Learning Curves: You never know how ignorant you are

You never know how ignorant you are until you actually start learning.  It took a long time (far too long, until the last five years) for me to stop saying things like “Why didn’t you…?” or “You should have….” in response to sexual assault and mental health issues.  But learning to shut up and be sympathetic still doesn’t mean you’ve learnt anything.

In February 2018, I first attended a weekly women’s support group.  I didn’t go for myself, I went to support a friend.  I have been a regular since, attending all but three meetings.  Over that time, I’ve learnt more about mental health (PTSD, depression, various disorders), suicide and attempted suicide, rape and sexual assault than I had heard in the first 51 years of my life.  I used to believe I was curious and informed about these things – now I know better, that I hardly know anything.

There are no medical professionals in the group, it’s women who come to air out their problems, tell what happened to themselves in a place of anonymity an unquestioning support.  I’ve learnt that just saying out loud what happened can be therapeutic, that people listening without judgement and keeping secrets can make a huge difference.  The group does, however, have access to medical resources (high, low and no cost) for people to call on, and several have needed help since I joined the group – therapy, hospitalization, other treatment.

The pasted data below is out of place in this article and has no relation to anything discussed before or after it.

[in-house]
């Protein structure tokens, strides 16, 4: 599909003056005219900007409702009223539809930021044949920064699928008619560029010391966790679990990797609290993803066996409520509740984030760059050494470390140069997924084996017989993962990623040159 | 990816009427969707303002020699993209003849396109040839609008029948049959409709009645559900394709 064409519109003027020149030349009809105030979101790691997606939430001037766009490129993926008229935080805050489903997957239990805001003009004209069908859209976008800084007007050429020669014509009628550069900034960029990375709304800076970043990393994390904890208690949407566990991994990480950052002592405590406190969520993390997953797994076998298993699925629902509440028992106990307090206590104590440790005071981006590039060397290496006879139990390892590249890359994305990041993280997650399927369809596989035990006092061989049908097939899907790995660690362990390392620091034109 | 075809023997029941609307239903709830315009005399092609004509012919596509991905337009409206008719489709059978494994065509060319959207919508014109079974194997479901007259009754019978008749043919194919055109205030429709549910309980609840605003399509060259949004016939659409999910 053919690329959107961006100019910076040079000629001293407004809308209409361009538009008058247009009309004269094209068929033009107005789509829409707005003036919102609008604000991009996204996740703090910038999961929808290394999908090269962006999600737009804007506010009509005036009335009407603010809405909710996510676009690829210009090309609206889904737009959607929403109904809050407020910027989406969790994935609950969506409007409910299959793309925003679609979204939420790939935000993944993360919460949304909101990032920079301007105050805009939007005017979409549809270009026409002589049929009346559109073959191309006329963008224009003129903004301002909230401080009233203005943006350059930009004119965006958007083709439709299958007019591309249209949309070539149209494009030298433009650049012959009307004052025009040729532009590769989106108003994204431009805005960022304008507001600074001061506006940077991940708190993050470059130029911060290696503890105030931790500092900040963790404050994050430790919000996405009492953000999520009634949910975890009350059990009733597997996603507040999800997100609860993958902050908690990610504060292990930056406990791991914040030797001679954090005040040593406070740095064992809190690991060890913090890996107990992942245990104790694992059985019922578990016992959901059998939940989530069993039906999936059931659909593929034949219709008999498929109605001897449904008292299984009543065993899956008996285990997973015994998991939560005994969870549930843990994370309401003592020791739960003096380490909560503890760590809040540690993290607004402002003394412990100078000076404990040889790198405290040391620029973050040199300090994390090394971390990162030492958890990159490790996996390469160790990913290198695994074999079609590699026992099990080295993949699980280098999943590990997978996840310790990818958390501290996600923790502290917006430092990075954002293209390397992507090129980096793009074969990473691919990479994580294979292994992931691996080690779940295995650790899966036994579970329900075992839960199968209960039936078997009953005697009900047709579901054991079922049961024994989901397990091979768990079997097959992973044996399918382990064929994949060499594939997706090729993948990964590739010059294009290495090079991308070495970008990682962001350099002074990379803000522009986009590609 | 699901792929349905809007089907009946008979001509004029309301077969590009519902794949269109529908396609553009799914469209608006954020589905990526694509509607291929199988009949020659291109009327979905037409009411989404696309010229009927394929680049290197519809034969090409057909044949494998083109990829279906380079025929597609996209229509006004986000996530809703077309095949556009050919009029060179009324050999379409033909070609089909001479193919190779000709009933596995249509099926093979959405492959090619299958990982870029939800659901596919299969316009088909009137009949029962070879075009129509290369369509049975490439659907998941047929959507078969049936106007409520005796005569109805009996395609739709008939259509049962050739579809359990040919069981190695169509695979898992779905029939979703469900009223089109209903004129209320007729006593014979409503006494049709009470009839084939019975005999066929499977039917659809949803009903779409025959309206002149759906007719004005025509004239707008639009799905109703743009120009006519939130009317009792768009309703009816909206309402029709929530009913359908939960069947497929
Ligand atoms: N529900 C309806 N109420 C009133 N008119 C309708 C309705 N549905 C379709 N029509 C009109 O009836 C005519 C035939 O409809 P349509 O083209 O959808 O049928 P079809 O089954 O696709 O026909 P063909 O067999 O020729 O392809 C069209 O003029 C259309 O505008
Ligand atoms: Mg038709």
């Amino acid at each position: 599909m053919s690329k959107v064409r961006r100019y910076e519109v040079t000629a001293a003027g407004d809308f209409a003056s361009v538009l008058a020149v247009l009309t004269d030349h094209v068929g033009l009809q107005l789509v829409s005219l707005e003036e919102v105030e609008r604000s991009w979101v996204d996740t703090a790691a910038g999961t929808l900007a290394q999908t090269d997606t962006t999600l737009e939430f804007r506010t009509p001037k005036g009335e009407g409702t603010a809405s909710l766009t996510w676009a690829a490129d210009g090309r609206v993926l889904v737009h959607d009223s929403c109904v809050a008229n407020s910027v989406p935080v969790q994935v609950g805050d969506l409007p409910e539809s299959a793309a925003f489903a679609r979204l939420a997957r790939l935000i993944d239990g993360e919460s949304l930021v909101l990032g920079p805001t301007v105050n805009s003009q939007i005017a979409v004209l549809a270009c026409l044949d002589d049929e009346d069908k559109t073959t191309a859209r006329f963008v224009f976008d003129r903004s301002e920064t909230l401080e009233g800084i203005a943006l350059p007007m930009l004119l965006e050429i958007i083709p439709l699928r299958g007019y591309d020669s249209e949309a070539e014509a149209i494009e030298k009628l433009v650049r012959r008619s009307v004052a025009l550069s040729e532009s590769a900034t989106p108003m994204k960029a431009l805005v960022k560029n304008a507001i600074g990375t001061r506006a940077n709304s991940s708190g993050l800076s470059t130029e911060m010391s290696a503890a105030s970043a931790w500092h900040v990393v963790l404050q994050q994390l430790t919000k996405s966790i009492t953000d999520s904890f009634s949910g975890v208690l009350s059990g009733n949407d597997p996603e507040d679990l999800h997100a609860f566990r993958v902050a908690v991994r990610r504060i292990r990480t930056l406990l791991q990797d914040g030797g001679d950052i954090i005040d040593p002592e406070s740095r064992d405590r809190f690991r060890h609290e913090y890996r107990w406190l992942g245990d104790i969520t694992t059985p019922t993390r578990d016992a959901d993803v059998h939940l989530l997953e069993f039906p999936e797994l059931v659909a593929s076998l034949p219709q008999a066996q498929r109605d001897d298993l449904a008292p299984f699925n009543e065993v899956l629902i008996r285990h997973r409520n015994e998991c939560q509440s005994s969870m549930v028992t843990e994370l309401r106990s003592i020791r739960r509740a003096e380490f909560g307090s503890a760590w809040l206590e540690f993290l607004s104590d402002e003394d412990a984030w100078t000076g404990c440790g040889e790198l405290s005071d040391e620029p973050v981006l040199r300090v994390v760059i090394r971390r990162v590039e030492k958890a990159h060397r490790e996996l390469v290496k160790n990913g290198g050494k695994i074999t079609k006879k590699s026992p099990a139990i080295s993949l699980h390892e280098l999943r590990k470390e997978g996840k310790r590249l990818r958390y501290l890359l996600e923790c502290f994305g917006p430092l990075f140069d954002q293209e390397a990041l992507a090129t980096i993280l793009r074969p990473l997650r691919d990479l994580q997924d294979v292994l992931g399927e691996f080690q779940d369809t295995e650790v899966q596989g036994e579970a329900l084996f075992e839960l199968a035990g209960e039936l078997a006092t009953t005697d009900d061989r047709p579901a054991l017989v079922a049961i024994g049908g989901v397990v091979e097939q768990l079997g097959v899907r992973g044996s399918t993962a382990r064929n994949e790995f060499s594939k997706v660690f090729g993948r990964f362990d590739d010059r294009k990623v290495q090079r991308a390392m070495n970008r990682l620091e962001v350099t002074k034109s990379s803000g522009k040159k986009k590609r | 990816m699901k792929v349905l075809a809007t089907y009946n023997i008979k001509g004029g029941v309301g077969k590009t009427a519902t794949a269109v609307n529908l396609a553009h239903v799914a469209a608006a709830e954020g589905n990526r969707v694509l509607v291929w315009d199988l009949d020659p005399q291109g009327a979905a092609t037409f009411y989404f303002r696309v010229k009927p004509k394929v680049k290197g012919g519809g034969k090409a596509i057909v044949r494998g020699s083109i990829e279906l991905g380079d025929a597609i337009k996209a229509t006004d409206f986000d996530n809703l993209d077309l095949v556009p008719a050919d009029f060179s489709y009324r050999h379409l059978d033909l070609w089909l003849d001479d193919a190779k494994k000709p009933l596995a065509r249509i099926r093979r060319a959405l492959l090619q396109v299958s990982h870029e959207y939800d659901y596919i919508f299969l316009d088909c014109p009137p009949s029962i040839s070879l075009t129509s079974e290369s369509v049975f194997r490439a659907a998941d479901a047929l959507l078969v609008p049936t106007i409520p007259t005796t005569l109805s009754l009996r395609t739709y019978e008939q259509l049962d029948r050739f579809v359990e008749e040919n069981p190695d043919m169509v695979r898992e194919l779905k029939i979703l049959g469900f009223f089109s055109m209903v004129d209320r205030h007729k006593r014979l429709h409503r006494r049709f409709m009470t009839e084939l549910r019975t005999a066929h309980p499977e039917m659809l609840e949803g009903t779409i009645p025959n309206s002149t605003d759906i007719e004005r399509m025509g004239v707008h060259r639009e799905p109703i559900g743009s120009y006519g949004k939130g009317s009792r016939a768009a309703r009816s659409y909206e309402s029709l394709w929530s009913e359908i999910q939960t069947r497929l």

It’s frightening to be up close to people and observing or becoming part of their problems and lives, it’s like having to give first aid to someone who’s badly injured and bleeding profusely.  But it’s not something you can just walk away from when you know others need help.  And it’s also made me aware of mental health issues in my own family, willing to address things I wasn’t willing to say aloud before.